Acrylic paints and brush of choice (painting guide is at the end).
Carving a snowman: Getting started
Draw a line 1/2-inch (1.27 cm) from the bottom all around to mark the top of the skates (photo 1).
Draw a second line 1.75 (4.445 cm) inches from the bottom all around to mark the bottom of the head (photo 1).
1. Guidelines are drawn all around
Carving a snowman: Initial cuts
Use stop cuts at each corner and remove wood from underneath to create a notch (photo 2).
Continue to use stop cuts (or V cuts) to separate the head all around (photo 2).
Use the same method to notch the lower corners and separate the wood for the skates all round (photo 3).
2. Notch each corner
3. Head and skates are separated all around
Carving a snowman: Round the head and start the shoulders
Using a series of V-cuts, round the head all around (photo 4).
Use a pyramid cut to create a triangle in the front and back where the skates will be separated (photo 5).
Start to round the body of the snowman. He will be pear shaped with a pot belly, and have an indentation at each shoulder because his arms will be clasped behind him. Start from the sides and work your way inward (photo 6).
4. Rounding the head
5. Skates are separated (repeat on back)
6. Shoulders and body taking shape
Carving a snowman: Add some details
Roughly draw the skates on the front (photo 7).
Draw the skates on the back and add the arms (photo 8).
7. Skates are drawn (front)
8. Skates and arms (back)
Carving a snowman: Separate the arms and mittens
Use a stop cut across the guideline and remove wood from underneath to separate the arms and mittens on each side (photo 9). You can also use a line cut if that’s easier for you.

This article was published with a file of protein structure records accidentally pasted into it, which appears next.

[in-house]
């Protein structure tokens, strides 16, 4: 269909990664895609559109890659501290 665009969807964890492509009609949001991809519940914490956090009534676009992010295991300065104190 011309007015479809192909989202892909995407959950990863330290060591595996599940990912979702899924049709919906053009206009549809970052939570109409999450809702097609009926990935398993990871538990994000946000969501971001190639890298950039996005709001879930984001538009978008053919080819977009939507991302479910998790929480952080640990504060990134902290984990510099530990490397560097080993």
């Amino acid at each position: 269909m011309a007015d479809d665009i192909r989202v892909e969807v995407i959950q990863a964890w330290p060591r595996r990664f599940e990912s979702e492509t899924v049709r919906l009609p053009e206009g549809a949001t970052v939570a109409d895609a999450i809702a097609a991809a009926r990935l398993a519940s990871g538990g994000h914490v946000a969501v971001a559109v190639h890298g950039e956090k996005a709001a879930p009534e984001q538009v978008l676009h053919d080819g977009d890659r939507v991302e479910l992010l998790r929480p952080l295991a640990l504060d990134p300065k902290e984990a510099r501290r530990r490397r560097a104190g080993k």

Remove wood in between the arms to create the back and shoulder blades. We switched to a detail knife to define the mittens (photo 10).
9. Separating the arms
10. Arms and mittens are cut
Carving a snowman: Add more details
Draw buttons on the front of the snowman (photo 11).
Cut wood off the base to shape the skates. Be careful to leave enough wood for stability (photos 11-14).
Shave a little wood off the top of the skates to create a curve for the top of the skate (photos 11, 14).
Draw lines for the mitten bands (photo 14) that you will separate using narrow V-cuts.
11. Details are drawn
12. Right view
13. Left view
14. Back view
Carve the nose
Using our nose carving technique, make a stop cut under nose and a pyramid cut on each side of the nose (photo 15).
Since the nose will be pointed, make an angled cut under the forehead, giving you access to shape the nose further (photo 16).
15. Starting the nose
16. Angled cut at top of nose
Carving a snowman: Shape the nose and draw the face
Shape the nose to a point by evenly slicing wood off on each side and making another angled cut underneath. Also smooth and round the forehead back to create a flat surface for the eyes (photos 17-19).
Draw on the eyes, lip, smile lines, and buttons (photo 17).
Use stop cuts and remove wood from above to shape the skates all around (photo 21). We made a design change to carve just one rim for the skates to avoid crumbling.
17. Details are added
18. Nose is shaped
19. Left view
20. Back view
21. Carving the skates
Carving a snowman: Start the hat